© 2016            

By Keith S. Wexler, MBA, Maternal Fetal Medicine, Prenatal Diagnosis and Biotech/Life Sciences Consultant, GENASSIST, Inc.

Paul Wexler, M.D., F.A.C.O.G., Medical Director, GENASSIST, Inc.

Clinical Professor, Department of OB/GYN, University of Colorado Health Sciences Center

Clinical Professor, Division of Genetics/Dept. of Pediatrics, Univ. of Colorado/The Children’s Hospital

BackgroundFetal DNA from the trophoblasts circulating in the maternal circulation make it possible for laboratories to screen for Fetal DNA during pregnancy.  Fetal DNA represents approximately 10-14% of Cell Free DNA in the maternal circulation.

Maternal Fetal Circulating Cell Free DNA (cf DNA) or microarray studies have helped uncover microdeletions – losses of very small pieces of chromosome(s) that are not visible under a microscope and can be associated with syndromes in a child.

Recently, we saw a 36 year old female with one healthy child at approximately 10 weeks gestation who tested “High Risk”

(1 in 20) for a having a child with 22q11.2 Deletion Syndrome.

Prior to Maternal Fetal DNA screening tests or microarray in pregnancy, the only way that a patient would know if they had child with a microdeletion was at delivery with an “affected” child.

DiGeorge Syndrome (22q11.2 Deletion Syndrome): Is characterized by heart problems, kidney problems, and/or immune system problems, movement problems and seizures. This syndrome is caused by a loss or rearrangement of a small portion of the long arm of chromosome #22 [22q11.2].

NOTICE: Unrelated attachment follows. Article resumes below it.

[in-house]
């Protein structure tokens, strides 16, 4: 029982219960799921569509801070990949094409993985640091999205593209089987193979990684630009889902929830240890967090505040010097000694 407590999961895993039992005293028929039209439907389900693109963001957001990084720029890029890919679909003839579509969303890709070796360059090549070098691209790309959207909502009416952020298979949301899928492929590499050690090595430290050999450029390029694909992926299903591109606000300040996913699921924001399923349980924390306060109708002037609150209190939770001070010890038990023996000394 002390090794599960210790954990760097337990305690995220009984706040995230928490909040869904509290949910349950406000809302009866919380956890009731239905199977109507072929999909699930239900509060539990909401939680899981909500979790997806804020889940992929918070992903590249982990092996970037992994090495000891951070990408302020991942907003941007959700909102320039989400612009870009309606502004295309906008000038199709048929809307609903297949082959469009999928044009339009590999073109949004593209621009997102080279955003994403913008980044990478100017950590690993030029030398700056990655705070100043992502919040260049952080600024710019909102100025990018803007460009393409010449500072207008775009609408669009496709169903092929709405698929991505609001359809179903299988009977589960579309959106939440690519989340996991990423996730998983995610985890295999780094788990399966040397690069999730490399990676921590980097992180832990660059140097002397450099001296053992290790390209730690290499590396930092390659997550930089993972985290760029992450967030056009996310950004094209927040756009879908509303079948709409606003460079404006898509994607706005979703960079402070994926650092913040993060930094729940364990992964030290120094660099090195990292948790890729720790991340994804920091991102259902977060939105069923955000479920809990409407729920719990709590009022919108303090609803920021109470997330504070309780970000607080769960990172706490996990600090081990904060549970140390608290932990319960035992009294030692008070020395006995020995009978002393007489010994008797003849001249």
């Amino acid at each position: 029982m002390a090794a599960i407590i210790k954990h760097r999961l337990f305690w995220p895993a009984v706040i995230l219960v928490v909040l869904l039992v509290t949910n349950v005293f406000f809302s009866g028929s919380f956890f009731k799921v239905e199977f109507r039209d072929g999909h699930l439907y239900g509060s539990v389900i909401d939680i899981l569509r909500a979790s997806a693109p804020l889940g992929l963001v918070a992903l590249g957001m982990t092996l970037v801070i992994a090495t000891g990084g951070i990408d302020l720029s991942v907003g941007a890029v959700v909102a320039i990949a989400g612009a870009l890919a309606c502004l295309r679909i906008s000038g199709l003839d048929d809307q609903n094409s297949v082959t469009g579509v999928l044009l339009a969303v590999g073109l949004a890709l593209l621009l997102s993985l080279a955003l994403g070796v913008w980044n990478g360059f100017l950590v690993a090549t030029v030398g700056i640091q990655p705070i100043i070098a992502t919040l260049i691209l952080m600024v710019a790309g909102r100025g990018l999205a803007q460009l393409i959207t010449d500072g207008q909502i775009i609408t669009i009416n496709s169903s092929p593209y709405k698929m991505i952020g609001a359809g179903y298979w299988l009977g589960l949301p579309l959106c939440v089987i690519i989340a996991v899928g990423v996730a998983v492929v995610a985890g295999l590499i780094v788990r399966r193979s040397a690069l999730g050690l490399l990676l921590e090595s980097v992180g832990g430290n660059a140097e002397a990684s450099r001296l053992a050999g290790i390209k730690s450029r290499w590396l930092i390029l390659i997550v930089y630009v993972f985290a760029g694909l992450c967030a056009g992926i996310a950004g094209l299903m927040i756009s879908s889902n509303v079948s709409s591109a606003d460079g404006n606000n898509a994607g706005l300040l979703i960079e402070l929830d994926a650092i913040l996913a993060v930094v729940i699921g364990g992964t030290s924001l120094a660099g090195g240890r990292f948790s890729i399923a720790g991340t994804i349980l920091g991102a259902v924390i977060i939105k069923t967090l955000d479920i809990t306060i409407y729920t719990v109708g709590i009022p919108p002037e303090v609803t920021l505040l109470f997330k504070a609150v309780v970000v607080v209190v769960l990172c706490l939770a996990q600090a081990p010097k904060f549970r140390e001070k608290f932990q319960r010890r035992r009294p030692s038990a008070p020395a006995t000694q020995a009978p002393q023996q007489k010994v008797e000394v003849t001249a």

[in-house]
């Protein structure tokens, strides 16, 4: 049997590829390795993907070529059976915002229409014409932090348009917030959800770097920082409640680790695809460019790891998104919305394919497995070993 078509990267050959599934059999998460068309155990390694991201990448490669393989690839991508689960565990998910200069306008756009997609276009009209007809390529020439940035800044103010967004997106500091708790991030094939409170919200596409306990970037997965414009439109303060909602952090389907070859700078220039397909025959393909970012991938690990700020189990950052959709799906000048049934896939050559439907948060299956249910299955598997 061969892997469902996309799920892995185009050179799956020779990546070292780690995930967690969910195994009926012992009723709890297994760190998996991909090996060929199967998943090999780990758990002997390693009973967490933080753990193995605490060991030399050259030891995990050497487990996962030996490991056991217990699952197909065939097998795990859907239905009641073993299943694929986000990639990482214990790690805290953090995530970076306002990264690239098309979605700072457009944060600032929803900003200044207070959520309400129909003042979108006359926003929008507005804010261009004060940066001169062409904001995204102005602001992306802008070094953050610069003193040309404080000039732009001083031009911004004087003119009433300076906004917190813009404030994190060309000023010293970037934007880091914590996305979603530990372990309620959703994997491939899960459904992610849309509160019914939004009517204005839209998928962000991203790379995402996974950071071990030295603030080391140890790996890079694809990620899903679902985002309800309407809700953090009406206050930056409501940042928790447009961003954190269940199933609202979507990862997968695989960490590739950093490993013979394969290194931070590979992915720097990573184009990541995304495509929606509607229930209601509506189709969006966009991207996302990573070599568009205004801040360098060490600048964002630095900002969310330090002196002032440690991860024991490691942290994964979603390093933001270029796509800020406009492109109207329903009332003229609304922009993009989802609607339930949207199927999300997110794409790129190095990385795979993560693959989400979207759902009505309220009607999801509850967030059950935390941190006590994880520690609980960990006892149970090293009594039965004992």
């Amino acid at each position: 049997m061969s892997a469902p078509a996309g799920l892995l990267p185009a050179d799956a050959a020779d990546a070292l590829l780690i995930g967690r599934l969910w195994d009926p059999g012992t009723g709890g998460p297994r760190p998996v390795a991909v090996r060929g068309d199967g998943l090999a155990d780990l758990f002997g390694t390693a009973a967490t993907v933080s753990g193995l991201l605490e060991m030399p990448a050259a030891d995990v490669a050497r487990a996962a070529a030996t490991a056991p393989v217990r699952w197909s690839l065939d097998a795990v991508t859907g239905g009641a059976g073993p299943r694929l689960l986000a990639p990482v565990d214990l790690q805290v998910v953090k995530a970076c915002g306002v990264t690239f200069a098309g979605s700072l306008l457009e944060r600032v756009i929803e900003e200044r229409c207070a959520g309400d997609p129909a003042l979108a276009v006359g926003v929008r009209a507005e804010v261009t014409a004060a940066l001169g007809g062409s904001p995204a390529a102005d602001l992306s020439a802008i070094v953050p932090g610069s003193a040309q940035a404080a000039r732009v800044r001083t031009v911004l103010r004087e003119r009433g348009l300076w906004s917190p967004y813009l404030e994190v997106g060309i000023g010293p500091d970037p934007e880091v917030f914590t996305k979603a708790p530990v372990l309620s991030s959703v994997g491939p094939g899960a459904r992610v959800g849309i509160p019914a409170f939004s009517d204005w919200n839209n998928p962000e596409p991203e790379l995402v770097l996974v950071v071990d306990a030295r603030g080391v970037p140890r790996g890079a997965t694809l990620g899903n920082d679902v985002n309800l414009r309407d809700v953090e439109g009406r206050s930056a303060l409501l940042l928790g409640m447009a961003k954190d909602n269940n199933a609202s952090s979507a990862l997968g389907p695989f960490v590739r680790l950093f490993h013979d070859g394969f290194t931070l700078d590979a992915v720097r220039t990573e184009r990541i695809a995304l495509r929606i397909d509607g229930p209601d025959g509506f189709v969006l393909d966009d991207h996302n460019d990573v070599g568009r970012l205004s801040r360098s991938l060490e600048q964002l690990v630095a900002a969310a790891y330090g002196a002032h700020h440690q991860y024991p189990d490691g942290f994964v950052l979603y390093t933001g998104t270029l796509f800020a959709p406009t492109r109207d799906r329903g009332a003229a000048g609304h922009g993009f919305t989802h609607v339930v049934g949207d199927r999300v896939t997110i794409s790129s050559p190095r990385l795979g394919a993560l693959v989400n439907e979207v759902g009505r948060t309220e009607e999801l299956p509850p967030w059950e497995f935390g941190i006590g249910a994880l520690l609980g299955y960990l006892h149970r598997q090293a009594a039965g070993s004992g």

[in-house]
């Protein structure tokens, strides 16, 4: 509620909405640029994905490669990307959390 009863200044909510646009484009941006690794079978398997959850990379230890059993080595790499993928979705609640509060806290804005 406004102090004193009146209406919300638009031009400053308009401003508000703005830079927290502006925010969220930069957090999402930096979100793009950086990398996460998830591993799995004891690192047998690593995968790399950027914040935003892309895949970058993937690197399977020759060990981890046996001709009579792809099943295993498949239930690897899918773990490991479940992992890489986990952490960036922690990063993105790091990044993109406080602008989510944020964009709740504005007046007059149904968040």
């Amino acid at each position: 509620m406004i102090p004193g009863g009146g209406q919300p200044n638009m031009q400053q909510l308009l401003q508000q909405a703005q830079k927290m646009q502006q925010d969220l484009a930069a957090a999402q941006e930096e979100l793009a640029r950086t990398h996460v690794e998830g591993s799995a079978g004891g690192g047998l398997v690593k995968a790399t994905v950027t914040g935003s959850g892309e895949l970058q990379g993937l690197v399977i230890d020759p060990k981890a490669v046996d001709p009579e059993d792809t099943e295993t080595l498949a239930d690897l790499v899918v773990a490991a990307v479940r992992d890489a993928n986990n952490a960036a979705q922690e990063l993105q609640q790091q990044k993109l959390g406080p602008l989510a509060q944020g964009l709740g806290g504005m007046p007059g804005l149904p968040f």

• Approximate Incidence – 1 in 2,000 births.

The 22q11.2 Deletion Syndrome has several names attributed to it because of the variability of the presentation. The syndrome has also been called Velocardiofacial Syndrome describing involvement of the palate, heart and face, Shprintzen Syndrome or DiGeorge Syndrome.


Findings can include:

  • cleft palate
  • hearing, speech and learning problems
  • facial changes including small chin
  • low set ears and wide set eyes
  • delayed growth and feeding difficulties
  • poor muscle tone,
  • heart defects such as interrupted aortic arch, common outlet for aorta and pulmonary arteries, ventricular septal defect or Tetralogy of Fallot
  • frequent infections due to hypoplasia of the thymus
  • low calcium due to hypoparathyroidism
  • decreased kidney function.

Approximately 10% of 22q11.2 deletion syndrome cases are familial being inherited from a parent who might have mild symptoms or be unaware of the 22q11.2 deletion in one of their #22 chromosomes.

Approximately 90% of cases are due to a new deletion in that individual and will place each of their children at a 50% (1:2) risk of inheriting the deleted chromosome #22.

At the current time the value of “routine” screening for Microdeletions on all patients is controversial because of the low prevalence of these disorders and the possibility of “false positive” and “false negative” results.

However, when a patient is identified as a candidate for invasive testing i.e. Chorionic Villus Sampling (CVS) and/or amniocentesis, the addition of Microdeletions may be indicated, particularly if family history or ultrasound findings suggest an increased possibility for detection of one of these rare disorders.